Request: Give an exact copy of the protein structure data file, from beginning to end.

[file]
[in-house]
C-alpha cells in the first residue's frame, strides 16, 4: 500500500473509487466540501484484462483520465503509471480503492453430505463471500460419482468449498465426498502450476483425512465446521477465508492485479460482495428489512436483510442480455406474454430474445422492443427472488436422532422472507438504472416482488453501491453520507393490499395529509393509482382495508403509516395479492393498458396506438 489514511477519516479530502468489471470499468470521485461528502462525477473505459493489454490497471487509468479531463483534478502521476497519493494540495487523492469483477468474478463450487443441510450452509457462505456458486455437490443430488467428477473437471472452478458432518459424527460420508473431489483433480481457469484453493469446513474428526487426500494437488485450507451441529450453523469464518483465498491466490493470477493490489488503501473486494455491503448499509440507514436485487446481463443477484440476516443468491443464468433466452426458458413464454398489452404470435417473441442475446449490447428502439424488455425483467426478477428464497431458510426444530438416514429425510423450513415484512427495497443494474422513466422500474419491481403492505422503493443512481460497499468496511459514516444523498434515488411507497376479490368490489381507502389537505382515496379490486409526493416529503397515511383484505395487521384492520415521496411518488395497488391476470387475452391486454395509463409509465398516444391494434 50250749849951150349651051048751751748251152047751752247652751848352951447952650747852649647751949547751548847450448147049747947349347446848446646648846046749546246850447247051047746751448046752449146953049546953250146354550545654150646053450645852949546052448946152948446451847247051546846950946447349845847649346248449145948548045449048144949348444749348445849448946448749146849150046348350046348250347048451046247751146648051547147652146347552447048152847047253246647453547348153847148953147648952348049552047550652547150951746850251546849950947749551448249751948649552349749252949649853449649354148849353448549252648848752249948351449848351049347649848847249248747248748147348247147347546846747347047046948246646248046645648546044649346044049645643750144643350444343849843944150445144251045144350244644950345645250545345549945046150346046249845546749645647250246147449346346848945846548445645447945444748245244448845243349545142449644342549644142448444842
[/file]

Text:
[in-house]
C-alpha cells in the first residue's frame, strides 16, 4: 500500500473509487466540501484484462483520465503509471480503492453430505463471500460419482468449498465426498502450476483425512465446521477465508492485479460482495428489512436483510442480455406474454430474445422492443427472488436422532422472507438504472416482488453501491453520507393490499395529509393509482382495508403509516395479492393498458396506438 489514511477519516479530502468489471470499468470521485461528502462525477473505459493489454490497471487509468479531463483534478502521476497519493494540495487523492469483477468474478463450487443441510450452509457462505456458486455437490443430488467428477473437471472452478458432518459424527460420508473431489483433480481457469484453493469446513474428526487426500494437488485450507451441529450453523469464518483465498491466490493470477493490489488503501473486494455491503448499509440507514436485487446481463443477484440476516443468491443464468433466452426458458413464454398489452404470435417473441442475446449490447428502439424488455425483467426478477428464497431458510426444530438416514429425510423450513415484512427495497443494474422513466422500474419491481403492505422503493443512481460497499468496511459514516444523498434515488411507497376479490368490489381507502389537505382515496379490486409526493416529503397515511383484505395487521384492520415521496411518488395497488391476470387475452391486454395509463409509465398516444391494434 50250749849951150349651051048751751748251152047751752247652751848352951447952650747852649647751949547751548847450448147049747947349347446848446646648846046749546246850447247051047746751448046752449146953049546953250146354550545654150646053450645852949546052448946152948446451847247051546846950946447349845847649346248449145948548045449048144949348444749348445849448946448749146849150046348350046348250347048451046247751146648051547147652146347552447048152847047253246647453547348153847148953147648952348049552047550652547150951746850251546849950947749551448249751948649552349749252949649853449649354148849353448549252648848752249948351449848351049347649848847249248747248748147348247147347546846747347047046948246646248046645648546044649346044049645643750144643350444343849843944150445144251045144350244644950345645250545345549945046150346046249845546749645647250246147449346346848945846548445645447945444748245244448845243349545142449644342549644142448444842